USAF Awards Electra $85M Contract for eSTOL Aircraft

The Virginia company designed a prototype able to operate from parking lots and soccer-fields.

Electra Aero is developing an eSTOL prototype aircraft for the U.S. Air Force. [Courtesy: Electra Aero]

Electra Aero said it will receive up to $85 million under a U.S. Air Force funding program to support development of a full-scale electric short takeoff and landing, or eSTOL, prototype aircraft.

The Air Force award combines private investment, government funding, and matching Small Business Innovation Research (SBIR) funding for Electra’s development of the new aircraft. The latest contract follows Electra’s six active Air Force SBIR and Small Business Technology Transfer (STTR) contracts that have funded development of eSTOL’s main characteristics, including distributed electric propulsion, blown lift aerodynamics, precision flight controls, and hybrid-electric powertrains.

The Virginia-based aerospace company has been developing a hybrid STOL aircraft that it says can operate from fields the size of a soccer pitch or a parking lot. Electra says its eSTOL “represents a new class of aircraft, characterized by helicopter-like operational flexibility with performance and operating costs better than comparable fixed-wing aircraft.”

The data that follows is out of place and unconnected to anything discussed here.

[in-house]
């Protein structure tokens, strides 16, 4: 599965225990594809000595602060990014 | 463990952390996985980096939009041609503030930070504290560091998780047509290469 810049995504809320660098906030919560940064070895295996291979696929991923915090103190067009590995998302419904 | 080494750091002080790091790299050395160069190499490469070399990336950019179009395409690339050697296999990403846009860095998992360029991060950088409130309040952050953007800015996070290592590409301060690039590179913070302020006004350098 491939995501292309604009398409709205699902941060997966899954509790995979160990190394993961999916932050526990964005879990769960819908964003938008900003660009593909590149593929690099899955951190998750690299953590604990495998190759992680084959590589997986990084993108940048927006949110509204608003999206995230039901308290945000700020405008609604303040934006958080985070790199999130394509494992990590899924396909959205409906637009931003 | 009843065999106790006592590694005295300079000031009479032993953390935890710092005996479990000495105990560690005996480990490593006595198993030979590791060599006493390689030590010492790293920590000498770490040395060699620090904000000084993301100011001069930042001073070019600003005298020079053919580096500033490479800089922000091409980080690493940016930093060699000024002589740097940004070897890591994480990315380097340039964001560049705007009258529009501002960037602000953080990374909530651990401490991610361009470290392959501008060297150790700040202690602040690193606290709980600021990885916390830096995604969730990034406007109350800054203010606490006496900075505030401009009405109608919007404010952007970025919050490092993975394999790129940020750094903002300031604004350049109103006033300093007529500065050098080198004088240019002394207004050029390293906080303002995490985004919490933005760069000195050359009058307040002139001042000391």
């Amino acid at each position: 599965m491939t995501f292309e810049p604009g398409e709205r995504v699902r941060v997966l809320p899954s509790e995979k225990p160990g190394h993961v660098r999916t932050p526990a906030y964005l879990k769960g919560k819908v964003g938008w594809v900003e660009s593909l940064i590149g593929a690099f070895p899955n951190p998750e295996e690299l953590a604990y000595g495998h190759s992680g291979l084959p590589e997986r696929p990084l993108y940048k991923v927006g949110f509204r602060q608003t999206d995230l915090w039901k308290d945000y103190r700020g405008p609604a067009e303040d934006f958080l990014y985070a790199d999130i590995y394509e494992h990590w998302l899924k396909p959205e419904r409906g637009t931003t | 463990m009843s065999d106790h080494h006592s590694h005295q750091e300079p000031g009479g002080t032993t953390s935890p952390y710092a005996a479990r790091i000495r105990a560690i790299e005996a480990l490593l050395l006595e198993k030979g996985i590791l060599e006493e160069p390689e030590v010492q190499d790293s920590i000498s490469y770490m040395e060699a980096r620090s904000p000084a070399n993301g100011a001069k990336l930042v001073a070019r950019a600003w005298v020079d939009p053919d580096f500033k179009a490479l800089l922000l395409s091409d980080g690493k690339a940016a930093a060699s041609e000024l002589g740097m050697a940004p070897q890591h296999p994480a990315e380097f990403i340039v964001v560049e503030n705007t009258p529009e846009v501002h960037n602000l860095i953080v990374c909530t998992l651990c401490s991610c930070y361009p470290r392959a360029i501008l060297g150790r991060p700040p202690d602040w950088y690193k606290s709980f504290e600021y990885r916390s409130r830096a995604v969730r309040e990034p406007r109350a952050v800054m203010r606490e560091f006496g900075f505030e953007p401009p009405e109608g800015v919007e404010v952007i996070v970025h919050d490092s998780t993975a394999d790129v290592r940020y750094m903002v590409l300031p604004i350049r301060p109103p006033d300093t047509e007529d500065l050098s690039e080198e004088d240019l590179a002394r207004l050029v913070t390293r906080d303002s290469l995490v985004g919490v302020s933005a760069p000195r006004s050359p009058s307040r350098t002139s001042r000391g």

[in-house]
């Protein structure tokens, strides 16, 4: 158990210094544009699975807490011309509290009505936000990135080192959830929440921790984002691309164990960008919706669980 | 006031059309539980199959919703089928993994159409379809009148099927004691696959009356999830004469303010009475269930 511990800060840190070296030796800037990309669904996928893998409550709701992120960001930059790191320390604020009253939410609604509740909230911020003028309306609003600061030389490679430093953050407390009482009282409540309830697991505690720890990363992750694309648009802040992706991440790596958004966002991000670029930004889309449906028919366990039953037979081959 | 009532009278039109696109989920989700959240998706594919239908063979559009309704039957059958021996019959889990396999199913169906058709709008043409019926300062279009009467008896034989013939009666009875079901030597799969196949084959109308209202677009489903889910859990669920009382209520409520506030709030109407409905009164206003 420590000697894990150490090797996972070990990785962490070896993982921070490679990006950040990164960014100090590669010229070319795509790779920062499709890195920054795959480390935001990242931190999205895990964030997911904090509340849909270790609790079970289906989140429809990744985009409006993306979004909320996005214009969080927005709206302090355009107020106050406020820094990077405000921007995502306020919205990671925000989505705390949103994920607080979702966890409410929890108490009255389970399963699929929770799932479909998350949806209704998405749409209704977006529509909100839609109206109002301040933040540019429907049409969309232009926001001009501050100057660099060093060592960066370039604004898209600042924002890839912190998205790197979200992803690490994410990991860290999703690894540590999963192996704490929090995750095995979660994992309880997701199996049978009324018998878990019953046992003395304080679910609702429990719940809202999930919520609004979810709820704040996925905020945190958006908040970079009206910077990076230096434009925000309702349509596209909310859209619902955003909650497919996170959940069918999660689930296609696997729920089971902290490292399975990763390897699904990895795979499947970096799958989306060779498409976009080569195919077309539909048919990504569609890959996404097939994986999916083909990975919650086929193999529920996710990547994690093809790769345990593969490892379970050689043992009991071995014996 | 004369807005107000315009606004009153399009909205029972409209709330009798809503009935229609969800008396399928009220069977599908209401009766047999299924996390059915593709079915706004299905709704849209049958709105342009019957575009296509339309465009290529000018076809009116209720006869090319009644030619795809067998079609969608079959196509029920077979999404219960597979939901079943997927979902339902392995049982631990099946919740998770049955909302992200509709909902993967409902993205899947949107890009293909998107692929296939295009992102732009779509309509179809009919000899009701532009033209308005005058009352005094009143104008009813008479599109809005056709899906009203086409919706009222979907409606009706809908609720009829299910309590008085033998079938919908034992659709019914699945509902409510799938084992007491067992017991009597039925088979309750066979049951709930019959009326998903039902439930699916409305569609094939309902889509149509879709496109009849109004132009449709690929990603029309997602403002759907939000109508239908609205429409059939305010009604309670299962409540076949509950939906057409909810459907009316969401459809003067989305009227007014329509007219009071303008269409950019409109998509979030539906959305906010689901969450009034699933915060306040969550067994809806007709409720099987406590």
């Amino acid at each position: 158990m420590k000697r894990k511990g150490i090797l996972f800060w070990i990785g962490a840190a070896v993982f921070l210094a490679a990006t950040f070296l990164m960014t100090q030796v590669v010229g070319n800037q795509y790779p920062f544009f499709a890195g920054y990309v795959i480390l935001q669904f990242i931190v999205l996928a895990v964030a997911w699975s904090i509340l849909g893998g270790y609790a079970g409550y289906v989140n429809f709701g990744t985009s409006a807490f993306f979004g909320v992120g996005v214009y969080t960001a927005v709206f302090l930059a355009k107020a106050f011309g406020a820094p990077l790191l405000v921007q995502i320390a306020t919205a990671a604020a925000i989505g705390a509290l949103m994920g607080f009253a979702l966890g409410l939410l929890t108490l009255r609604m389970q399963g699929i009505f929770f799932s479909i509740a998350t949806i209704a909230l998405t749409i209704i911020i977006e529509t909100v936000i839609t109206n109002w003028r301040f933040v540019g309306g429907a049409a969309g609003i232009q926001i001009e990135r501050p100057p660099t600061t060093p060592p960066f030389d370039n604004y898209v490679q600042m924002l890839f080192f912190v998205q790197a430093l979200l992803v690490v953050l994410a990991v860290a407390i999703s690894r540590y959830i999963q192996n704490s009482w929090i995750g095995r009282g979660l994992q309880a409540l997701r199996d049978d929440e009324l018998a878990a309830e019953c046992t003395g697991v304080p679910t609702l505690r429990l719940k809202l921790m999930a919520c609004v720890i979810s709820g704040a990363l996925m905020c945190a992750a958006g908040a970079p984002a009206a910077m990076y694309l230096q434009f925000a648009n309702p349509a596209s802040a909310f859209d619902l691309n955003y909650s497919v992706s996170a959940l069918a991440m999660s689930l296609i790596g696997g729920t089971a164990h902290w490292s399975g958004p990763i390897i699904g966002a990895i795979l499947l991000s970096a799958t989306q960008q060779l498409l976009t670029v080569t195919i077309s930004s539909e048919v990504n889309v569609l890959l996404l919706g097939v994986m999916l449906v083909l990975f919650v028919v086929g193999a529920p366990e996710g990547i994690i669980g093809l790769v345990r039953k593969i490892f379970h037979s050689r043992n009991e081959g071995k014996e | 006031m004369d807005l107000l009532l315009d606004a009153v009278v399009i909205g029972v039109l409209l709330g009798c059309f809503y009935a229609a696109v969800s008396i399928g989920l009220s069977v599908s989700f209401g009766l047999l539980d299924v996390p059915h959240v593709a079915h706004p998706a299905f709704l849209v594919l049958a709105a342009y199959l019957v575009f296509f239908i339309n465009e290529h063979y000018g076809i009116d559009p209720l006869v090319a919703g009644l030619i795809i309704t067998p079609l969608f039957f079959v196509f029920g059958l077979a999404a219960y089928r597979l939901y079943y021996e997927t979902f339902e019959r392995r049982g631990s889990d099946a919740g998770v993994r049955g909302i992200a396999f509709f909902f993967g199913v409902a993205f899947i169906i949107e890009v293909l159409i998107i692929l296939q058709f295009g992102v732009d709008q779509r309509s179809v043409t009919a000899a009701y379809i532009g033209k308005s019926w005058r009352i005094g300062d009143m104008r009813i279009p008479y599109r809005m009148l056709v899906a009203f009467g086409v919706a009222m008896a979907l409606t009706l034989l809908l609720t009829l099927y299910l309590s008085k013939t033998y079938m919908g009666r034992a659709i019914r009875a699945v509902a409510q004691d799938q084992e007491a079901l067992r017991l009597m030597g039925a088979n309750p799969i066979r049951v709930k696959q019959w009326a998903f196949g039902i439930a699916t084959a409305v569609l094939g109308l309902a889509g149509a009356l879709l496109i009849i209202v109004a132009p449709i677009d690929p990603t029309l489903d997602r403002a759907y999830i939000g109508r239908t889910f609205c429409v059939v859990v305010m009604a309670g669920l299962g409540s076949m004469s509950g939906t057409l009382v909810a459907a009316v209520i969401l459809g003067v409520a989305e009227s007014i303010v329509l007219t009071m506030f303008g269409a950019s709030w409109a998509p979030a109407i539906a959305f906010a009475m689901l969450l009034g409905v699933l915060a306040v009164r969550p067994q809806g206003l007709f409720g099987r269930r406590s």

The company said it designed the eSTOL to operate in a range of environments from busy urban areas to remote strips. The aircraft’s potential missions include cargo and executive transport, urban and regional air mobility, humanitarian assistance and disaster response. Electra said it has received more than 1,000 orders for the eSTOL.

“There is a significant gap in the Joint Force to provide logistics and sustainment to widely dispersed units across large contested geographical areas at the tactical edge,” said Ben Marchionna, Electra’s director of technology and business development. “Electra’s eSTOL is ideally suited to serve as a small highly fuel-efficient airlifter that helps the Air Force execute its Agile Combat Employment doctrine and meet its operational energy goals to reduce aviation carbon emissions."

In spirit, the eSTOL takes over where older STOL aircraft like the Cessna L-19 Bird Dog and Helio Courier left off decades ago. However, its larger size and lifting capacity helps it fill the space between traditional small, short-field utility aircraft and larger airlifters that need longer runways. 

Jonathan Welsh is a private pilot who worked as a reporter, editor and columnist with the Wall Street Journal for 21 years, mostly covering the auto industry. His passion for aviation began in childhood with balsa-wood gliders his aunt would buy for him at the corner store. Follow Jonathan on Twitter @JonathanWelsh4

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